Posted on 17 Feb 2010
The pending $15 billion sale of a large foreign life-insurance unit of American International Group Inc. to MetLife Inc. is being held up by a tax dispute that may require a ruling from the Internal Revenue Service, according to people familiar with the matter.
The tax issue could put the Department of the Treasury, as overseer of the Internal Revenue Service, in an awkward situation. The Treasury is supervising AIG while trying to recoup taxpayers' $120 billion-odd investment in AIG and related entities.
An AIG-MetLife deal has been viewed as the first big step for the government in recovering its massive investment in the insurer. The first $9 billion from a sale of the AIG life-insurance unit has been earmarked for the Federal Reserve Bank of New York, which largely oversaw the bailout of the troubled insurance giant in September 2008.
But people working on the transaction have run into a problem: At issue is whether the AIG subsidiary, American Life Insurance Co., or Alico, will remain exempt from a crucial 2004 IRS ruling. That ruling requires insurers to withhold U.S. taxes on income distributed to foreign clients who own their annuities and life-insurance products.
Alico is domiciled in Delaware but does virtually all its business abroad, with operations in about 50 countries. The company has considered itself exempt from the IRS ruling since it only sells policies to non-U.S. citizens who reside abroad and it earns more than 80% of its income overseas.
AIG officials don't believe a sale would stick MetLife with a big tax liability, but have so far been reluctant to indemnify MetLife for that potential risk, the people said.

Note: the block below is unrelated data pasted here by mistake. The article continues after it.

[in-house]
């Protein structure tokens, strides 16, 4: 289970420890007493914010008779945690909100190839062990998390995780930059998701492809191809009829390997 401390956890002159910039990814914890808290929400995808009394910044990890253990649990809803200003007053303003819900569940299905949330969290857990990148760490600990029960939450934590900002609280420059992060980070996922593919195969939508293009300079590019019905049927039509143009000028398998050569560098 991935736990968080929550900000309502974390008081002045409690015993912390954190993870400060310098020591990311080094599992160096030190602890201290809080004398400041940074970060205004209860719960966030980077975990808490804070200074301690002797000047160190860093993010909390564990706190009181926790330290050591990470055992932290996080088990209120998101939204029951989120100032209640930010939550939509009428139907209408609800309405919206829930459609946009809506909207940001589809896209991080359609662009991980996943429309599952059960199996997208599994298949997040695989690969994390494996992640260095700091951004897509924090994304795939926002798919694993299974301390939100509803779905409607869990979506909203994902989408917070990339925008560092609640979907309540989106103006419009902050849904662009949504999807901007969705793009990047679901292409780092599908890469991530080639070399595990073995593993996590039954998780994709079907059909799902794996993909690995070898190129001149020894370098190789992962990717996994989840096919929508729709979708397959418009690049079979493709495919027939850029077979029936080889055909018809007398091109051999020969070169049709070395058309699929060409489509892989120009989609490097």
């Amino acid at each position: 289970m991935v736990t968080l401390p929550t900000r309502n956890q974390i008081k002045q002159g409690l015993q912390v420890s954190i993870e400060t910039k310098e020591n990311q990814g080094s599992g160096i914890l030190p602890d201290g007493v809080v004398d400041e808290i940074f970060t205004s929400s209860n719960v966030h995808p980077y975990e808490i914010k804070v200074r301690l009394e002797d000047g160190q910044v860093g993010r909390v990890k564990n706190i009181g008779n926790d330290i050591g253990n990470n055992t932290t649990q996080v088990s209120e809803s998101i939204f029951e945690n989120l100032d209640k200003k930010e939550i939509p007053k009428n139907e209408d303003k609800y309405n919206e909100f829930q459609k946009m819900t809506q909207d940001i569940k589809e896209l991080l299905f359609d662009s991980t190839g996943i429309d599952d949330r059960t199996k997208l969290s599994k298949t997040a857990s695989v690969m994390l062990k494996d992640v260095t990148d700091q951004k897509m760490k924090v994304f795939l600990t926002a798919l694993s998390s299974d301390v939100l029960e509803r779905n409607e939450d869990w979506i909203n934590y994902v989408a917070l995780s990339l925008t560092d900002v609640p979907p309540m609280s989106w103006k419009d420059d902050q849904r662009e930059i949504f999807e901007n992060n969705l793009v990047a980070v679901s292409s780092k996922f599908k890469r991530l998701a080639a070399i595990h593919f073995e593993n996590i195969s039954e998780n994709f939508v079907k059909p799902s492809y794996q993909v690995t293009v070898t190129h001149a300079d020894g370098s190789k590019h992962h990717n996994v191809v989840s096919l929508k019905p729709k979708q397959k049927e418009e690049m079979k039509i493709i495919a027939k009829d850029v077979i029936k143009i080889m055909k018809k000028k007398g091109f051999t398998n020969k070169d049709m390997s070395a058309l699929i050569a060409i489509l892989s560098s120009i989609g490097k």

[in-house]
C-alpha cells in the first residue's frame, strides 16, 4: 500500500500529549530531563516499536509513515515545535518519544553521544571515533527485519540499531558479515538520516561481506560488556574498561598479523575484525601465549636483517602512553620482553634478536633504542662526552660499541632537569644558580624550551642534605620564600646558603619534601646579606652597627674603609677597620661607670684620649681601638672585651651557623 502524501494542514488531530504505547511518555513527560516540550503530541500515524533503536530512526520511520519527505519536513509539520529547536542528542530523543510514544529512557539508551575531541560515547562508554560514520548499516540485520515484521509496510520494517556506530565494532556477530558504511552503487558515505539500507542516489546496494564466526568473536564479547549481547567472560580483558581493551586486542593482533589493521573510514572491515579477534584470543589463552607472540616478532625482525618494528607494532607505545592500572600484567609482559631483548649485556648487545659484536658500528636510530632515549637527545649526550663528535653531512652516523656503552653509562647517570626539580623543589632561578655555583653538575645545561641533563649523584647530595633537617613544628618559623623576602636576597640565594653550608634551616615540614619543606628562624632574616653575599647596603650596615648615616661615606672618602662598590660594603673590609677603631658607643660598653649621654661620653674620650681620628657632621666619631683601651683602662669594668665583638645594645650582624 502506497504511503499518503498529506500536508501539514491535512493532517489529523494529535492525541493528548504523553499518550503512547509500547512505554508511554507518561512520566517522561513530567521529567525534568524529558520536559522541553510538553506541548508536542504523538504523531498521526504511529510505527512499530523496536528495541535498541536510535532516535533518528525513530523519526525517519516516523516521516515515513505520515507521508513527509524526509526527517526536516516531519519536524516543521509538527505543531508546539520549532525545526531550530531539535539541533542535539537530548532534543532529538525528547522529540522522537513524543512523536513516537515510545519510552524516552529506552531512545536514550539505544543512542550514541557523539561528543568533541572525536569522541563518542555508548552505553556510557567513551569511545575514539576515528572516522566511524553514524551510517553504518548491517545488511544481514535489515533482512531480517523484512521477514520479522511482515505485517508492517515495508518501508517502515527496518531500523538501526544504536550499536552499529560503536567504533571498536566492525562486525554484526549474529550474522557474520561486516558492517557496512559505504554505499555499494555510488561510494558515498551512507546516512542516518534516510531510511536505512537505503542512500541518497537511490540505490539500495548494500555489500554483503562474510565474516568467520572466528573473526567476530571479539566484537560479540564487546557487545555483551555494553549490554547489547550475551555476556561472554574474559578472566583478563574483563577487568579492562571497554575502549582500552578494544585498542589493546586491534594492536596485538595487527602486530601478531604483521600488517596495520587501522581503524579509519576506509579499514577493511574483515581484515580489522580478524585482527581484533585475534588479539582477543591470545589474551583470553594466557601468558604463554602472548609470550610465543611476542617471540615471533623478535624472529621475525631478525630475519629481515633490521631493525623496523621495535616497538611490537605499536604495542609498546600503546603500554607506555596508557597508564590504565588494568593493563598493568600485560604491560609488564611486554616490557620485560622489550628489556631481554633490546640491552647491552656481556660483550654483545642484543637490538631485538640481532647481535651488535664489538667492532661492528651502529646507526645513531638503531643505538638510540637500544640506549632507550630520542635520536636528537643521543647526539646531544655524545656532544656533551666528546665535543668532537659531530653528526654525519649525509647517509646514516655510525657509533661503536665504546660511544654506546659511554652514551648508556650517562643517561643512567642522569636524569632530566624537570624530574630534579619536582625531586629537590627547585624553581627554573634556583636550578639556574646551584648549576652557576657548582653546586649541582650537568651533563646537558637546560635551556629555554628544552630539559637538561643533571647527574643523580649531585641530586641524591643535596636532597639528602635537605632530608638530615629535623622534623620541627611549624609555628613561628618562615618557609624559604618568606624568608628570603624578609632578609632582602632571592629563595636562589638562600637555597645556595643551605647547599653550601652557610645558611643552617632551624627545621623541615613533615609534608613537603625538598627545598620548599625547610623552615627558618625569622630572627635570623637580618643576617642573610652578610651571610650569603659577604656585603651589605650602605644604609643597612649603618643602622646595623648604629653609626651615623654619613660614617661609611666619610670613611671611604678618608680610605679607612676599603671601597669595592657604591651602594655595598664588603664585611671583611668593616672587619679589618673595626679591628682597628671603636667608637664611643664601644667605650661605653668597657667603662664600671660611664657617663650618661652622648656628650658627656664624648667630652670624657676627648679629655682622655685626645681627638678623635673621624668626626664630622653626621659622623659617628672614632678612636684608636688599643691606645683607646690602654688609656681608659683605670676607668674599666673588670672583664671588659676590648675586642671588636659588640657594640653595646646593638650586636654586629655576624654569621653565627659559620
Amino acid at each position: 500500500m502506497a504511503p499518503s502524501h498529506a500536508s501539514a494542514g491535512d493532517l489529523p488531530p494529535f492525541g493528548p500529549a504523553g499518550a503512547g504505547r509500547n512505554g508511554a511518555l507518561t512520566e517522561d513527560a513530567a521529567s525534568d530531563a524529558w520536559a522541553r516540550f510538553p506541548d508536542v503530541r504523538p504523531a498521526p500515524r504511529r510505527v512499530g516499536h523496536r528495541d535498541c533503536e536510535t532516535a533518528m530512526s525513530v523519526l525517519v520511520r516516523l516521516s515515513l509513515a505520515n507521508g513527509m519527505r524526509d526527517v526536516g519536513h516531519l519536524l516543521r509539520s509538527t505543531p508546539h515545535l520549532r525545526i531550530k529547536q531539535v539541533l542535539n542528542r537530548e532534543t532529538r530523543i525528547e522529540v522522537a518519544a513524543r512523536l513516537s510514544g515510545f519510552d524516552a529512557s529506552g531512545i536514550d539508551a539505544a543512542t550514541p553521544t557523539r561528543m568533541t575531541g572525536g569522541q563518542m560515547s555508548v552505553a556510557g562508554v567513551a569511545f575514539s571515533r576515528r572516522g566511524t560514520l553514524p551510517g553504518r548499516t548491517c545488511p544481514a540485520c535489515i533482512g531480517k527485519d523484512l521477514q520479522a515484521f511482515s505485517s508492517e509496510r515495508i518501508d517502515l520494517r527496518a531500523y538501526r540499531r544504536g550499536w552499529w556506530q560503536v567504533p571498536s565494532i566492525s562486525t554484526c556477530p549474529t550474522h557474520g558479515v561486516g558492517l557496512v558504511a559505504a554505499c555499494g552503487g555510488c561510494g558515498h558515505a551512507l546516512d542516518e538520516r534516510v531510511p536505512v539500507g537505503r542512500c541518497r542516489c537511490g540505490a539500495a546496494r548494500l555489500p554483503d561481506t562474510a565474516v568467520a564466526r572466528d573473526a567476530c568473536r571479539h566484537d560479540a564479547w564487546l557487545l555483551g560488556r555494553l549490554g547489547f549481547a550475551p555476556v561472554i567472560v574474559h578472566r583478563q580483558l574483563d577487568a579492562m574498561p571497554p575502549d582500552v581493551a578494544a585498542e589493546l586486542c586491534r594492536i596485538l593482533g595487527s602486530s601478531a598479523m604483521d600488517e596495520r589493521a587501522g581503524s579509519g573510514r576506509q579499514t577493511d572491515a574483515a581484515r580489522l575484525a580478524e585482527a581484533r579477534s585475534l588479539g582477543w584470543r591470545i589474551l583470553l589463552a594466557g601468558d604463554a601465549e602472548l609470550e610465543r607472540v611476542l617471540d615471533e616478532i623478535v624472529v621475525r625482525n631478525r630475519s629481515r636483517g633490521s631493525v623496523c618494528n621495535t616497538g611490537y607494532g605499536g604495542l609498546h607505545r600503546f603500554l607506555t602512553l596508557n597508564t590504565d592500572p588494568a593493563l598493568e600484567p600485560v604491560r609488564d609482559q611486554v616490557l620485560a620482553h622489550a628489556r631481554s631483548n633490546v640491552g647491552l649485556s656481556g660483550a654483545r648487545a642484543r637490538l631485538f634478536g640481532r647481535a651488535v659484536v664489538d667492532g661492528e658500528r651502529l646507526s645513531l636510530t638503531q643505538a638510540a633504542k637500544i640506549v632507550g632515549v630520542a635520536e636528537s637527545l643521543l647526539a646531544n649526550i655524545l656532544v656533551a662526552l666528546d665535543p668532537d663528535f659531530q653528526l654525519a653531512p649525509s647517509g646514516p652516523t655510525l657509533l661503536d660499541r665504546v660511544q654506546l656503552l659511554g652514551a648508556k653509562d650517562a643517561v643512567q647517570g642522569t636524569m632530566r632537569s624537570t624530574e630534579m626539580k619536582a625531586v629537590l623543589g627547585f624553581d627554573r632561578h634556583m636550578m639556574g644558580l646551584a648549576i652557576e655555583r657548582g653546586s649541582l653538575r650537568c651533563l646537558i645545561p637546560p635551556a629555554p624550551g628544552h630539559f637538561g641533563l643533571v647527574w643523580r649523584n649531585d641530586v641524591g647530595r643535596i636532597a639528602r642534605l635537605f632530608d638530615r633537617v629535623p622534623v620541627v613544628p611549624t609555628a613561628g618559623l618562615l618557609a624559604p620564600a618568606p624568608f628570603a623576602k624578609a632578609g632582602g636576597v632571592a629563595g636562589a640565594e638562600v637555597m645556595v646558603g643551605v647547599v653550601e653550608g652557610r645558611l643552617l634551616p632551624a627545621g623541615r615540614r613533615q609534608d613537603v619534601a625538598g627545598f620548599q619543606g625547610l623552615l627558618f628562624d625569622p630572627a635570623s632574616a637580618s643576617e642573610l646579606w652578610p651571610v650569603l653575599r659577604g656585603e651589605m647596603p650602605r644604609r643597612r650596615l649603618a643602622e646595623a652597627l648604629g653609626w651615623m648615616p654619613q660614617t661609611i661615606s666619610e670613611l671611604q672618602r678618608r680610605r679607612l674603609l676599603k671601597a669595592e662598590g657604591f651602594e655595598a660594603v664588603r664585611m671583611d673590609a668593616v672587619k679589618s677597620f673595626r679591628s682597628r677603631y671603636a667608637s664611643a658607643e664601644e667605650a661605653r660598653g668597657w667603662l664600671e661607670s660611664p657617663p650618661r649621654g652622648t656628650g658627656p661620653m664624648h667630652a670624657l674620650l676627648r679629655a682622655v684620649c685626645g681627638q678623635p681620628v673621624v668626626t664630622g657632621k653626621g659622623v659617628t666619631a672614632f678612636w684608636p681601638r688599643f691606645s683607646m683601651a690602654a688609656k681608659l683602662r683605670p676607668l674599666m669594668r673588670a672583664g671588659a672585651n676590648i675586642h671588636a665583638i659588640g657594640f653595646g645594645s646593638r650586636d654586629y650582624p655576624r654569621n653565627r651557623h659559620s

The government-controlled insurer has asked the IRS for a "private letter ruling" to confirm its interpretation that Alico is exempt from the U.S. tax-withholding requirement, they added.
It isn't clear if the tax authority will make a determination in the near term or express concerns over the issue. Treasury officials have told AIG that the company won't get any special treatment from the IRS, according to a person familiar with the matter. An IRS spokesman declined to comment.
The tax issue so far hasn't derailed talks between the two companies, and AIG's sale of Alico to MetLife is expected to proceed, but a final deal has been pushed back several times as a result.
"It is a sizable, material dispute. Not a small amount," said one person working on the deal.
Such a ruling could also severely limit Alico's ability to do business overseas because its insurance products would be less attractive to its foreign clients if they are subject to U.S. taxes on the income they receive.
A deal announcement had been expected last week, but no announcement is imminent, according to several people involved in the matter. The transaction is expected to be structured with $7 billion in cash and $8 billion in MetLife stock.
"This is the final hurdle, the sticking point," said one person familiar with the matter, adding a deal could be weeks away, "unless AIG caves and takes the risk for MetLife."